The wsj link is here:
The yale publication is by Prof Shiller--(i misspelt the name, sorry) and is titled Long-Term Perspectives on the Current Boom in Home Prices by Robert J Shiller
I can't attach it here but I think it can be got by a web search--there are repositories you can transfer the file from.
A summary of this paper is here:
The best thing about this thread: Realtorsâ„¢ don't even know what the Case-Shiller Home Price Index is. Priceless.
Jerry â€“ During the 13-year period from 1987 until 1999, real home prices stayed roughly within the range of $125,000 to $150,000 â€“ national average. Thatâ€™s a long time to go outside of your fantasy 6.8% rate of return. Why buy into that kind of market when I could park my equity into a high yielding CD or municipal bond? Sure, your response will counter with â€œlong term means 30 yearsâ€ or whatever. But, whatâ€™s your opportunity cost for those 13 years in this example?
Marian said, â€œI agree completely with Jerry. Purchasing real estate instead of renting is always better. Renting is the worst thing you can do unless it's a short term issue.â€
If this is true, how could there ever be such a thing as an unoccupied or abandoned house? Please think critically about this point before responding.
Your argument is based on a faulty premise. That being that real estate always goes up. Right now, â€œhome ownersâ€ are experiencing negative returns on their [quickly evaporating to non-existent to negative] equity. And, itâ€™s far from over. Whoâ€™s going to try catching this falling knife?
I do agree that housing and just about every other aspect of American life will be impacted as the massive boomer generation begins phasing out. However, I'm dubious about those suggesting that boomer retirements in NJ and elsewhere will forever doom the housing market.
For one, boomers have to live somewhere--and as we've already started to see some boomers reconsidering traditional retirements meccas of Florida, Arizona, etc. Believe or not, we may actually see more retirees staying put or moving down the road to retirement villas.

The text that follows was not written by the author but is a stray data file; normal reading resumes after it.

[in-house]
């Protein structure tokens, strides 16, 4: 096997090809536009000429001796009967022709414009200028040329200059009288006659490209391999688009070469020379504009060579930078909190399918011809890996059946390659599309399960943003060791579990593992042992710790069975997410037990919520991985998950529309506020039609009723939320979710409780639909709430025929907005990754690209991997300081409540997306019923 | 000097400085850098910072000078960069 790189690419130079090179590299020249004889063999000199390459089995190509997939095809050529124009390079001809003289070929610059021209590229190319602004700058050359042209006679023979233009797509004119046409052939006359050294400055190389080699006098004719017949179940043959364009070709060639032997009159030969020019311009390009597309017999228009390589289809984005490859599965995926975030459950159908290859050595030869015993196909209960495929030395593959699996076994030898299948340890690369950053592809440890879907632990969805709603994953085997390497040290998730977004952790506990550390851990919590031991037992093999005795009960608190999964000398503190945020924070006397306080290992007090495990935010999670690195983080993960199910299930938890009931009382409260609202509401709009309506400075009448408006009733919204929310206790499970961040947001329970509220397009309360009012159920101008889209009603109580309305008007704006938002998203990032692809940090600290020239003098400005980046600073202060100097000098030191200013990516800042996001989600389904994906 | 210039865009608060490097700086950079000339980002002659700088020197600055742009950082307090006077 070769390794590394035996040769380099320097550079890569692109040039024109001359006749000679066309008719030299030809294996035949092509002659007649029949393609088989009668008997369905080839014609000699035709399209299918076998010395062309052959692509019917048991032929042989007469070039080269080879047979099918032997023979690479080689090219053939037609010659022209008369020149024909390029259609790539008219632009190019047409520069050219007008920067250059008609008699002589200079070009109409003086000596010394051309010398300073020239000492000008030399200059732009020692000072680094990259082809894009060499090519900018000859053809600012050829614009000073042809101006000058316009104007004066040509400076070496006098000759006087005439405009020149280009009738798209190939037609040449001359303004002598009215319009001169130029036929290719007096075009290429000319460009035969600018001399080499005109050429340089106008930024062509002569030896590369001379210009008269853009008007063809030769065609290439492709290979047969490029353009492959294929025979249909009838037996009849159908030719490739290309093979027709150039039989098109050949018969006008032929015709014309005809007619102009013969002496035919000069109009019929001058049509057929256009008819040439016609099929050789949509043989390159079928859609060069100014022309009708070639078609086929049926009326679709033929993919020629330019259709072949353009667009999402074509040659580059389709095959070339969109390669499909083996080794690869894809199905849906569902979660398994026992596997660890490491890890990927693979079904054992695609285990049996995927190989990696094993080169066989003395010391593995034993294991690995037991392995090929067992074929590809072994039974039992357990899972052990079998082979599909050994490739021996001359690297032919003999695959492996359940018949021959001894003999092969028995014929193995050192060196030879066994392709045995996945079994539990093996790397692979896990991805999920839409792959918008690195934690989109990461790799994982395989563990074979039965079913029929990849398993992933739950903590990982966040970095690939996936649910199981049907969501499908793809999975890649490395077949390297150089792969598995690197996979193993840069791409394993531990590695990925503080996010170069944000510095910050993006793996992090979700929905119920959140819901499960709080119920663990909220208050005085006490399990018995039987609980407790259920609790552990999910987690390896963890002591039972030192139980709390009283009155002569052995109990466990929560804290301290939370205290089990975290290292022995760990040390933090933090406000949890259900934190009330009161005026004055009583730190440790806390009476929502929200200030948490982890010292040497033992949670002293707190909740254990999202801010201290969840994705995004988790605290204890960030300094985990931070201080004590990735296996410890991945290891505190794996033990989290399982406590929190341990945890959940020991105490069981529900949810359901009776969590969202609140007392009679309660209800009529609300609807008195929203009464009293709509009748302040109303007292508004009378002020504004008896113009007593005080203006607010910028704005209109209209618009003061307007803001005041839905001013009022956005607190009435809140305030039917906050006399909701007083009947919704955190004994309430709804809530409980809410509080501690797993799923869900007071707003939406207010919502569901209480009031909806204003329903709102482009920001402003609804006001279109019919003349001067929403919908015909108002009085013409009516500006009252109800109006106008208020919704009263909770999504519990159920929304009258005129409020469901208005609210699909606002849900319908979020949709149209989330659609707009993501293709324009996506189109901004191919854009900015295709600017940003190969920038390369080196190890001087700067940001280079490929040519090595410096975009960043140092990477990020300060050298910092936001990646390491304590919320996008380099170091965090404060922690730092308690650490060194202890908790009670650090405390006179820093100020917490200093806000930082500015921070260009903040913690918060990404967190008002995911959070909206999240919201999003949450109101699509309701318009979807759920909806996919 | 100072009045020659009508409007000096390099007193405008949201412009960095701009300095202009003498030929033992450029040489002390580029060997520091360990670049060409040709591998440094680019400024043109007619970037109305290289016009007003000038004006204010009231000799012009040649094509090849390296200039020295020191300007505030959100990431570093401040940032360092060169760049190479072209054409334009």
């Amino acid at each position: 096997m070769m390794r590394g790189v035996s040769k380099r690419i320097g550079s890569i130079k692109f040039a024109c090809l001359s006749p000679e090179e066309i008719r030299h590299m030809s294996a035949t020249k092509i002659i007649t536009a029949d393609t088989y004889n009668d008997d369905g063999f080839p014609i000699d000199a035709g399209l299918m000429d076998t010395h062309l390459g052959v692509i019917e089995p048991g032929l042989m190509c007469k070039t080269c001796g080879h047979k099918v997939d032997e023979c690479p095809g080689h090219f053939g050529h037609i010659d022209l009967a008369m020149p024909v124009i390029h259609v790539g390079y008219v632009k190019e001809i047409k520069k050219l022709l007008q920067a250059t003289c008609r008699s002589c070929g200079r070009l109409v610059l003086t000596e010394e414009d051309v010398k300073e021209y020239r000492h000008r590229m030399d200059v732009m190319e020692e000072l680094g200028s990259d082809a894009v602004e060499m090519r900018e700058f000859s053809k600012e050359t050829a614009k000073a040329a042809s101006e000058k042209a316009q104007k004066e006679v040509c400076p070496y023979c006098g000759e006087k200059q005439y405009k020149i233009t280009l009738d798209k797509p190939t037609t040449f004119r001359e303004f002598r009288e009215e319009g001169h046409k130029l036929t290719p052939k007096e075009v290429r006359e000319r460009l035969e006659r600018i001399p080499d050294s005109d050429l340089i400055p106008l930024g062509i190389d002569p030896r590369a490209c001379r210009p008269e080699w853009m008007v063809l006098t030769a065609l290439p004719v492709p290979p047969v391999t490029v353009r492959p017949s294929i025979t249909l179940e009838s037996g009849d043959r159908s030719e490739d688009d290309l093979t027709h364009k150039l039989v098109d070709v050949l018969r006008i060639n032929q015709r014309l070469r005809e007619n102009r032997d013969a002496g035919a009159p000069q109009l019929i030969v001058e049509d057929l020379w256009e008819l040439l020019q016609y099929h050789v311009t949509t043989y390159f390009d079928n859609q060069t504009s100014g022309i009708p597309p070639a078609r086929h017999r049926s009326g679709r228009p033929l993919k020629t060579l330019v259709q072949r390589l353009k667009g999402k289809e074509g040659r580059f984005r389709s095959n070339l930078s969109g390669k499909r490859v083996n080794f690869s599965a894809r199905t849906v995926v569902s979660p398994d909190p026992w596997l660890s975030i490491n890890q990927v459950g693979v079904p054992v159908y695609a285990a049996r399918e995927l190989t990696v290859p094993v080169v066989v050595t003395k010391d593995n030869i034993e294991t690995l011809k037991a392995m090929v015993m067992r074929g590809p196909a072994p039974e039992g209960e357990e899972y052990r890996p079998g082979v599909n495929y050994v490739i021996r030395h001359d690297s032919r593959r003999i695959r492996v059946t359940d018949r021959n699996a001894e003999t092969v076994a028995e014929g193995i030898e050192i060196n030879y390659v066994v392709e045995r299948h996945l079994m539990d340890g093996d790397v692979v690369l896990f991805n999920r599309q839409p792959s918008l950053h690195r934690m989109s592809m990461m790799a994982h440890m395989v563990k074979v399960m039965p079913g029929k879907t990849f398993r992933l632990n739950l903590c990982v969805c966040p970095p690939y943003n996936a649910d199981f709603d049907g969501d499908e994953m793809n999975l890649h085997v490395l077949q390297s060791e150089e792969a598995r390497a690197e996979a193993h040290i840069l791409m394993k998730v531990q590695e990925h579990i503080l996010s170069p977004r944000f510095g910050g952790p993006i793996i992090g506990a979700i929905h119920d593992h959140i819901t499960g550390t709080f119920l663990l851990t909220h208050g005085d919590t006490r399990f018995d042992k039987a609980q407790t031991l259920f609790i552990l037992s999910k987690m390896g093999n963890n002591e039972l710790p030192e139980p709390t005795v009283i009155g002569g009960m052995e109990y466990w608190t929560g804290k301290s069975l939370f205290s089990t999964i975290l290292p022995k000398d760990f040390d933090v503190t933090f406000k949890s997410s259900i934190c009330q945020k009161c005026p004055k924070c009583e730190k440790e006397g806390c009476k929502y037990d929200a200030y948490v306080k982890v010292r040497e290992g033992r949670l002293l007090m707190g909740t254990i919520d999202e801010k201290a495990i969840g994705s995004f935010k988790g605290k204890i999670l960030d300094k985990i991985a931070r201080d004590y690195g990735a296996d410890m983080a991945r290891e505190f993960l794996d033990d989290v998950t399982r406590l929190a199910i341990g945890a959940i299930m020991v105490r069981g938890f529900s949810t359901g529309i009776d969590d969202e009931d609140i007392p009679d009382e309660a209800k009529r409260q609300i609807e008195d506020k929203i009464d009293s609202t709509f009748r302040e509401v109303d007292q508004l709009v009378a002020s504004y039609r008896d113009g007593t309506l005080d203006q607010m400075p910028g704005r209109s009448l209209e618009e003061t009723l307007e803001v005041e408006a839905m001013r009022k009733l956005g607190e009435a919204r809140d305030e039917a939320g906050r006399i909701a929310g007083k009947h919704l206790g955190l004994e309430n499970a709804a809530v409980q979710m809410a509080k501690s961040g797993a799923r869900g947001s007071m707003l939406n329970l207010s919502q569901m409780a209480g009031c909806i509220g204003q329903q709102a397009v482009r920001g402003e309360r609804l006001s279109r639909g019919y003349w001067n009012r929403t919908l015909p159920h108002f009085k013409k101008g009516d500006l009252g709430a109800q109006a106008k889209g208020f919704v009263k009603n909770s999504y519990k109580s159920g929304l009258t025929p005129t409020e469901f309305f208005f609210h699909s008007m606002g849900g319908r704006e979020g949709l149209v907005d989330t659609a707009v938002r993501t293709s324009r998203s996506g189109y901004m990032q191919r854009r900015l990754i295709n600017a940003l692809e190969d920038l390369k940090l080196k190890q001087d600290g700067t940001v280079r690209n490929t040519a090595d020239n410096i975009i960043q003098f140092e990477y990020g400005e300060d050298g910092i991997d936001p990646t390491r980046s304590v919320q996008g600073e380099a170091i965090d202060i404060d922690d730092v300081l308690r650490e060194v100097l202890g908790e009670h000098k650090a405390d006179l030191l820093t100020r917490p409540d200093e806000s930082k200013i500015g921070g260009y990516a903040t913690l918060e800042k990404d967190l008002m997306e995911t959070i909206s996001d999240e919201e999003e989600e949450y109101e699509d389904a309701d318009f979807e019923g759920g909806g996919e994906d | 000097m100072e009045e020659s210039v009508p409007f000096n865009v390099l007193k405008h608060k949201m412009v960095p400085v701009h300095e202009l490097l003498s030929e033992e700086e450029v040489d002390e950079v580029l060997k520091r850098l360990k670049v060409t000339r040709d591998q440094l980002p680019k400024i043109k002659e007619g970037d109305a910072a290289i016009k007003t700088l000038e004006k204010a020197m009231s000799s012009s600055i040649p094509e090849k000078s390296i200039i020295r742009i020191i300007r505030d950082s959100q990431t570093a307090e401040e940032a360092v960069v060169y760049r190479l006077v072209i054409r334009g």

Secondly, where exactly will the US's projected population of 450MM by 2050 live? As suggested above, they won't all want to--or be able to afford--to live in a more crowded--and expensive--sunbelt.
Third, Morris to Monmouth were integrated into the sprawling NYC economic zone. The fortunes of that zone are IMHO are tied to global commerce of all shapes and size. It is a leading engine for a rapidly expanding world economy. As such, the region is the recipient of some of the nation and world's smartest and hardest workers--people that are quickly replacing baby boomers and adding tremendous economic value. Their home purchases are one reasons, for example, where some of Long Island's moderate to pricey communities have held in the current housing slump.
Finally, owning property far outstrips renting in terms of near and long term financial benefits. The idea that renters are somehow inoculated from the travails of the real estate market is just plain silly. If anything, they're more exposed--receiving neither the tax benefits, equity accumulation or protection from annual price hikes.
I'd love to receive a copy of the WSJ article. Could you send me this link: firstname.lastname@example.org
I agree completely with Jerry. Purchasing real estate instead of renting is always better. Renting is the worst thing you can do unless it's a short term issue.
The Schaffer Realty Group
I am not an expert on the NJ area, but I can tell you that over the past 40 years, on a national level, home prices have appreciated at 6.8%. Just like the stock market we must view the long term broad picture. Whenver we get into a bear market, whether it be the stock market or housing market, all the naysayers and doomsayers come out predicting it is the end of the world as we know it (sorry for stealing your line Michael Stipe.) But truth be told this downturn in the market will pass as well.
The 6.8% average rate of appreciation must also be viewed in the proper light. That figure is 6.8% of the value of the home. Most homeowners do not purchase their homes outright. If they did, then yes, they would be realizing a 6.8% return on their money. Most homeowners might put down 20% of the total purchase price. Let's use $300,000 as an example. So a homebuyer puts 20% of THEIR own money down on this $300,000 house, so that's $60,000. Based on the national average their home will appreciate at 6.8% or gain $20,400 in value. So the homeowner actually had a return on THEIR money of 34%. Factor in the tax benefits of homeownership and the return is even greater. That is why contrary to what some people may say, in the long run home ownership is always a good investment.
Fred....I don't understand the excitement and rush to congratulate John for "pouncing". I didnâ€™t know this was a forum for tally counts of who can one-up another, or pounce upon one another. Frankly, I appreciate diversity in opinions and do learn from it. But, I don't appreciate disrespect, attacks, or side line rah-rahs as if one were attending a boxing match.
Deborah Madey - Broker
Peninsula Realty Group